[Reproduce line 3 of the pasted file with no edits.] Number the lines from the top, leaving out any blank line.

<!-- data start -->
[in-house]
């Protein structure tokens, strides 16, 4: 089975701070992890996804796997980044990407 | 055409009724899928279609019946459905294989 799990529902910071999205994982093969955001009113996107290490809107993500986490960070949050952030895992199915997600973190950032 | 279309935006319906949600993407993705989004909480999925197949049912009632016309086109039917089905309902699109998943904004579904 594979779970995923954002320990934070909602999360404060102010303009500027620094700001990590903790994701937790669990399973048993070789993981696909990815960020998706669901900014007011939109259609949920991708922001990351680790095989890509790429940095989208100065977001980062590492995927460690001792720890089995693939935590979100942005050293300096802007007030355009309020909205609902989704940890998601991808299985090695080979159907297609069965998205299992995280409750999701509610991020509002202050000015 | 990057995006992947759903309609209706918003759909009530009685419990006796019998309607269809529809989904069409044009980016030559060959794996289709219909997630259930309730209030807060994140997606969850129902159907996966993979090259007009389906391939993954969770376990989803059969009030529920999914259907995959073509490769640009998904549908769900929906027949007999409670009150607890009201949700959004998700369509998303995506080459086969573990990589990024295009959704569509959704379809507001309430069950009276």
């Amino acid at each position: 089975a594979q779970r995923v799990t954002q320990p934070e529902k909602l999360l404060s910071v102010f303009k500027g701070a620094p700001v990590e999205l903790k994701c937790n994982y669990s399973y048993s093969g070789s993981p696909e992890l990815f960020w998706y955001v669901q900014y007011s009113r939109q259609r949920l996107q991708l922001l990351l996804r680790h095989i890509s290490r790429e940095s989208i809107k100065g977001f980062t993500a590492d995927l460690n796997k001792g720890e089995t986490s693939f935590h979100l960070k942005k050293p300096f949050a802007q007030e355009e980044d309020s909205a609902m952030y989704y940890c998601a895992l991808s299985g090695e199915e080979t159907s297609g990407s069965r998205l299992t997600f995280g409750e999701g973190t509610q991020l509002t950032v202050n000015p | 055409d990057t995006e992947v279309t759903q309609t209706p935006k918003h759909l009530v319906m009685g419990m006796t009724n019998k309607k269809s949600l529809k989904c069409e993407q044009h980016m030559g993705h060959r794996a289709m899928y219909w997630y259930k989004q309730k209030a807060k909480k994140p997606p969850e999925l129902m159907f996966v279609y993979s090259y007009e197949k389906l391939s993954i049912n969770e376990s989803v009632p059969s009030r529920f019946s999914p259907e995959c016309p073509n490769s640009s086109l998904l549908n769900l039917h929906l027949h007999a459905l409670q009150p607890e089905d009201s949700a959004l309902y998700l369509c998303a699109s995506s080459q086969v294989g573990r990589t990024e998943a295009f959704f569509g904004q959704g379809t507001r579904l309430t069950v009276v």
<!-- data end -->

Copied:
């Amino acid at each position: 089975a594979q779970r995923v799990t954002q320990p934070e529902k909602l999360l404060s910071v102010f303009k500027g701070a620094p700001v990590e999205l903790k994701c937790n994982y669990s399973y048993s093969g070789s993981p696909e992890l990815f960020w998706y955001v669901q900014y007011s009113r939109q259609r949920l996107q991708l922001l990351l996804r680790h095989i890509s290490r790429e940095s989208i809107k100065g977001f980062t993500a590492d995927l460690n796997k001792g720890e089995t986490s693939f935590h979100l960070k942005k050293p300096f949050a802007q007030e355009e980044d309020s909205a609902m952030y989704y940890c998601a895992l991808s299985g090695e199915e080979t159907s297609g990407s069965r998205l299992t997600f995280g409750e999701g973190t509610q991020l509002t950032v202050n000015p | 055409d990057t995006e992947v279309t759903q309609t209706p935006k918003h759909l009530v319906m009685g419990m006796t009724n019998k309607k269809s949600l529809k989904c069409e993407q044009h980016m030559g993705h060959r794996a289709m899928y219909w997630y259930k989004q309730k209030a807060k909480k994140p997606p969850e999925l129902m159907f996966v279609y993979s090259y007009e197949k389906l391939s993954i049912n969770e376990s989803v009632p059969s009030r529920f019946s999914p259907e995959c016309p073509n490769s640009s086109l998904l549908n769900l039917h929906l027949h007999a459905l409670q009150p607890e089905d009201s949700a959004l309902y998700l369509c998303a699109s995506s080459q086969v294989g573990r990589t990024e998943a295009f959704f569509g904004q959704g379809t507001r579904l309430t069950v009276v």